Effective July 1, 2012, dispatchers must be trained in the Emergency Medical Dispatch Protocol Reference System (EMDPRS).  EMDPRS is a system that “includes a protocol for emergency medical dispatcher response to calls, including structured caller questioning for patient condition, incident facts, and scene safety, pre-arrival instructions, post-dispatch instructions, selection of appropriate field resources to dispatch (such as first responder, basic life support, and/or advanced life support), and a continuous quality assurance program that measures compliance with the protocol through ongoing random case review of each emergency medical dispatcher.”  560 CMR 5.03.

In other words, if you answer 911 calls, you must be EMD certified.  This new training involves a process that is much more detailed than before.  Dispatchers will have to provide pre-arrival instructions and dispatch life support in compliance with written text of scripts and other processes within a Department-approved EMDPRS.  So, every request for medical assistance will involve the dispatcher following a set of policies and procedures for the safe and effective use of the Department-approved EMDPRS.

Furthermore, under these new regulations, each EMD resource must establish a continuous quality assurance, improvement, and management program that, at a minimum, must include: documentation of the quality assurance case review process utilized to identify EMD compliance with the EMDPRS; written approval of the EMD medical director; ongoing random case review in accordance with the guidelines of the EMDPRS; and regular feedback of performance results to emergency medical dispatchers.  In other words, there is the potential for liability and discipline.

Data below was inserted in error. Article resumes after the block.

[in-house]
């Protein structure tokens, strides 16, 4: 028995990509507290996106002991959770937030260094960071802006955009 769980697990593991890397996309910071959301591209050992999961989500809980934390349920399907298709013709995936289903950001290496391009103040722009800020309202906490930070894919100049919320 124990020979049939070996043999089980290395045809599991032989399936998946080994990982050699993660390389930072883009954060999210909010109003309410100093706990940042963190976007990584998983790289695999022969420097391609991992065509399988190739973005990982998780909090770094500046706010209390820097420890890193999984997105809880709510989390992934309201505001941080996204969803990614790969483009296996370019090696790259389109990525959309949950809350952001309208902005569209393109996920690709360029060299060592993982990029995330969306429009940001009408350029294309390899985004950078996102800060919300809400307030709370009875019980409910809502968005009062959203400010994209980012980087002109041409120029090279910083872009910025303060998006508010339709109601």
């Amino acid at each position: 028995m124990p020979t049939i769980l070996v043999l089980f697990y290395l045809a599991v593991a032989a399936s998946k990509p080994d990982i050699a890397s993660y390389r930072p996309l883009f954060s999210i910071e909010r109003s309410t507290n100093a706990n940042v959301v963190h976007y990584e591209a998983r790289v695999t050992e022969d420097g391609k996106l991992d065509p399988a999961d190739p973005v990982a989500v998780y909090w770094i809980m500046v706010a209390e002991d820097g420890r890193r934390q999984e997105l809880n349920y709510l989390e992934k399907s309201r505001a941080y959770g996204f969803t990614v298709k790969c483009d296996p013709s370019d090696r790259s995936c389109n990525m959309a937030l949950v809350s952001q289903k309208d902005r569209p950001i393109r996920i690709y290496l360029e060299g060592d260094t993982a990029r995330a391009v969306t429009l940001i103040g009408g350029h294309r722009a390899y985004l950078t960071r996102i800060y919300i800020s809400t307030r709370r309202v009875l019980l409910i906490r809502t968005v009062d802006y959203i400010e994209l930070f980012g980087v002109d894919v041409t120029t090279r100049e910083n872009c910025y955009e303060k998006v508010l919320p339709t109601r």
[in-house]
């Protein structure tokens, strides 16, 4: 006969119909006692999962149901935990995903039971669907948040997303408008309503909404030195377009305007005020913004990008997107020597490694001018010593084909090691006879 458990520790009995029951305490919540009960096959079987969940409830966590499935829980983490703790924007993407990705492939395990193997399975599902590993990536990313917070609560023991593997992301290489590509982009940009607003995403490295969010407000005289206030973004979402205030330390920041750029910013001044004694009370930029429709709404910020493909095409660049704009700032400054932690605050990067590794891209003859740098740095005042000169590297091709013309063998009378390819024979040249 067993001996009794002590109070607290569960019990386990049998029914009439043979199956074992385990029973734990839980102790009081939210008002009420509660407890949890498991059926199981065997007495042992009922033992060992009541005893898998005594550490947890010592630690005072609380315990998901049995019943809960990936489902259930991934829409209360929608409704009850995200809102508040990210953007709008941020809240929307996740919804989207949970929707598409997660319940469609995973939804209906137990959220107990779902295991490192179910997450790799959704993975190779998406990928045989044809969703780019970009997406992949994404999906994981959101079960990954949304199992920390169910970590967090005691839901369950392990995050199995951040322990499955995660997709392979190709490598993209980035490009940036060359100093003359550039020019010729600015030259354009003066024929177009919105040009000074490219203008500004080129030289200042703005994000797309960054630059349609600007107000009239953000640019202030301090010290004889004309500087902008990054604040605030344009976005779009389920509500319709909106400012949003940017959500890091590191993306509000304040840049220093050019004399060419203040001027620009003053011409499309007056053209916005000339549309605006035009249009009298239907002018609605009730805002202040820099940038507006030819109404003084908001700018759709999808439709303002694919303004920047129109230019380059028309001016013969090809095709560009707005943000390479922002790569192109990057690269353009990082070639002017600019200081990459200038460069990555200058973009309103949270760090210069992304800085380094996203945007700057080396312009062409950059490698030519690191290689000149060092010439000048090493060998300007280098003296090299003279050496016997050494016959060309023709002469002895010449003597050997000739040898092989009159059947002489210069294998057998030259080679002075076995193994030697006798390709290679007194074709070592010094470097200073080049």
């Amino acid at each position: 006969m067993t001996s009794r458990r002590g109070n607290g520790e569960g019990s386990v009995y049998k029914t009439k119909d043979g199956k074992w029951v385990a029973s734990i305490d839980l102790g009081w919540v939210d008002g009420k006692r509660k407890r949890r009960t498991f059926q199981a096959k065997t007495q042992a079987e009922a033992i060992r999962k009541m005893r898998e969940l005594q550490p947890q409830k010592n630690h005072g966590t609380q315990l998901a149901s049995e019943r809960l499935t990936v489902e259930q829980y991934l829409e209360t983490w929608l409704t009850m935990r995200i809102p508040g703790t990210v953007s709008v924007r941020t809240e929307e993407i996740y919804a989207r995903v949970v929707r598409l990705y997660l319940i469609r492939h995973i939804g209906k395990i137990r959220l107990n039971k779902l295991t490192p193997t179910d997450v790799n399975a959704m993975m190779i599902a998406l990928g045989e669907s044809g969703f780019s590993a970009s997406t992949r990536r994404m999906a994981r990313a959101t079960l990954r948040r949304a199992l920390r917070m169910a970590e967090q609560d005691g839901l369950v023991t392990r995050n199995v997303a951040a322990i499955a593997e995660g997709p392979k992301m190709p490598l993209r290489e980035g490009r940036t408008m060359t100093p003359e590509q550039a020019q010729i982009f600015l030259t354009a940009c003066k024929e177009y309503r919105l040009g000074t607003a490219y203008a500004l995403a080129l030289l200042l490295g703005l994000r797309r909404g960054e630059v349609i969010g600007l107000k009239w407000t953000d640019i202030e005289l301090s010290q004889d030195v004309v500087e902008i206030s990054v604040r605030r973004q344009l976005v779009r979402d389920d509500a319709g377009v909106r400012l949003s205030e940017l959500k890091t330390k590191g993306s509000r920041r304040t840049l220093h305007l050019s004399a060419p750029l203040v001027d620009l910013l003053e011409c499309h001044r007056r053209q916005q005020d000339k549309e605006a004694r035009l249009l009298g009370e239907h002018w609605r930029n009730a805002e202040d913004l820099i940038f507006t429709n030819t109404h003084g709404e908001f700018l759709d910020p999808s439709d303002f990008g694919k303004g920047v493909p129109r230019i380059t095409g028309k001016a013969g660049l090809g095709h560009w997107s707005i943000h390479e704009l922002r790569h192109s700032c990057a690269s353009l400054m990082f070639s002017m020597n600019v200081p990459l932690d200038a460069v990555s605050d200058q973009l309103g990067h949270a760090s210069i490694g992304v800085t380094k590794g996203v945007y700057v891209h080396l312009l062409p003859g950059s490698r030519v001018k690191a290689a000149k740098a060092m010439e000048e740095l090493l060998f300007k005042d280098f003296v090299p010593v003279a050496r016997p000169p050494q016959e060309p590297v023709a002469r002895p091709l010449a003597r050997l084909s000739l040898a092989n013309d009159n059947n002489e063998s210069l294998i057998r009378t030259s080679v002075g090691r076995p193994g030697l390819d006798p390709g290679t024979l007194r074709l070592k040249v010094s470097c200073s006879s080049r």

If you are a dispatcher and are (or will be) in negotiations, I would advise that you raise these new regulations at the table when bargaining.  They add significant responsibilities and duties to your job.  Although it is mandated by the State, the Department should recognize the added work you are doing.

If you are not a dispatcher (e.g., a patrol officer) but are being asked to comply with these new certifications, call your union representative to discuss the probability that these new duties could be a change in your working conditions and thus should be bargained.


Since we filed our brief in the Boston Quinn Bill case, the City filed its opposition, and we filed our reply on behalf of the plaintiff officers.  Again, the suit claims that the City of Boston violated the Quinn Bill when it reduced educational stipends to officers.  The City responds that it reduced the payments due to the Commonwealth’s shortfall in Quinn reimbursement, and that it was entitled to do so due to the collective bargaining agreements with the three Boston Police Unions.  The only problem with the City’s response is that the law is clear that parties can’t bargain about everything, and can’t bargain to cut Quinn.  The only state court judge to reach this issue found just that, and we believe the SJC will too.

The most recent development is that the Massachusetts Municipal Association has filed an Amicus brief in the case defending the city.  This brief is amazing in that the MMA’s counsel waxes poetic about the virtues of bargaining over EVERYTHING.  This is the same MMA that for over 30 years has claimed that it CANNOT bargain about most things – that everything is “an inherent managerial right.”  The MMA saying we should bargain everything is like Michele Bachmann saying something sane.  It’s like the Boston Globe saying that Police Details are great.  It’s like Snookie saying she thinks sobriety is way cool.  You get the idea – it’s a complete 180.

We’re getting ready for, and looking forward to, the argument.  As always, we’ll keep you posted.

Don’t take my word for it.  Here are all of the briefs in the case: